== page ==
LittleBig welcomes Photay


Following a string of much loved EP’s and remixes for the likes of Astro Nautico and Ninja Tune, we are thrilled to announce that we will now be representing Photay for shows across Europe, in line with the release of his next album ‘Onism’, set for release on August 11th. Having received strong support from the likes of Gilles Peterson Worldwide, BBC 6 Music, Fader and Self-Titled, Photay will embark on the European leg of his worldwide Onism tour in Autumn 2017.

Familiarise yourself with his music and forthcoming album below, and get in touch with Phil for EU tour availabilities.

“Nature documentaries of the 1970s used synthesizer music to score messages about species endangerment and environmental disaster prevention. Electronic instrumentation was in itself an ominous warning of the reckless advancement of technology and an effort to audition a utopian harmony between people and machines and nature.

Onism inherits the same historical tension in an age of climate change and social media addiction. It is also a reaction of personal conditions, a meditation on place, community, and its creator’s own embodied history. The word ‘onism,’ invented by John Koenig, means the frustration of being stuck in just one body that inhabits only one place at a time.
To grasp onism, is to be apprised of how little of the world you have experienced, are experiencing, or will ever experience. Photay (Evan Shornstein) composed Onism in the heart of Brooklyn and shrouded by the silence of national parks or on trips home to the woodlands of the Hudson Valley in between touring the urban centers of foreign countries. Scattered but connected, Onism’s music is a constellation that rips across the night sky of time, charting an emotional reality dened by sadness and joy, dread and wonder.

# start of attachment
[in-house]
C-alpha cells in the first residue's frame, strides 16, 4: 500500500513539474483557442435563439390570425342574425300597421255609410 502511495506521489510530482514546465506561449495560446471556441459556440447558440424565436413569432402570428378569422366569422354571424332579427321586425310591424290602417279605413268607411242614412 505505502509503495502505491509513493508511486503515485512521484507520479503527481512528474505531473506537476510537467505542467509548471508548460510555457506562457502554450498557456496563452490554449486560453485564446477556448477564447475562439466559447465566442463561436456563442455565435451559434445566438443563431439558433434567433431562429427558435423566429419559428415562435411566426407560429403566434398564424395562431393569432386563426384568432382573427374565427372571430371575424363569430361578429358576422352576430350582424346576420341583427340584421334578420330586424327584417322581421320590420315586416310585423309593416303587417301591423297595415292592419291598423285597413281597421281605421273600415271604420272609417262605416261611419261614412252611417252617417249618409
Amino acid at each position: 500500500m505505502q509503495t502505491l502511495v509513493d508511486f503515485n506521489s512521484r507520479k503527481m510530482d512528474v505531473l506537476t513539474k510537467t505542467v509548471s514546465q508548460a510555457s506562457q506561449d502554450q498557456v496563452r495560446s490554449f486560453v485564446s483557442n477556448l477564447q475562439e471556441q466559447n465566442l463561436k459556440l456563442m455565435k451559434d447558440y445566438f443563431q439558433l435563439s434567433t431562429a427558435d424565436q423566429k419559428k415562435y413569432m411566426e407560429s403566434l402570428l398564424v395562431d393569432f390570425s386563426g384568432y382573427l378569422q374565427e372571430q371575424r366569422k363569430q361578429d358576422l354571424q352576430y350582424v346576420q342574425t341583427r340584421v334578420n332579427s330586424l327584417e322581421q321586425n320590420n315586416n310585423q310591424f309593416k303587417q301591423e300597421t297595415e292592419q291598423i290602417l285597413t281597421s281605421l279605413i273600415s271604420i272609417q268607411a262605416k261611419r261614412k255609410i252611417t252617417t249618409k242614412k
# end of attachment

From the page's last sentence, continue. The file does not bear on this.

Shornstein contrasts spacious near-silence with bombastic saturated peaks. Fangled robotic tones (“Screens”) meet with forest oor ambience (“Storm”), evoking visual designs for the built and natural worlds, while the overwhelm of metropolis (“Balsam Massacre”) and the digital age (“The Everyday Push”) is eased by the liberatory forests of Woodstock (“Outré Lux” feat. Madison Mcferrin) and assumptions into imagined realities (“Bombogenesis”). The demonic swing of “Balsam Massacre” imagines the sounds of a tree’s innards as it is felled with a chainsaw, while ’Storm’ thunders distantly in triumphant reverie. On ‘Aura,’ Shornstein sings for the second time in his career (“Take the time to hear yourself”). The message hints at a common denom- inator to his meditations, resonating also as a warning to the world, an everyday push to the role of electronic music in storytelling the future of the global environmentalist movement.”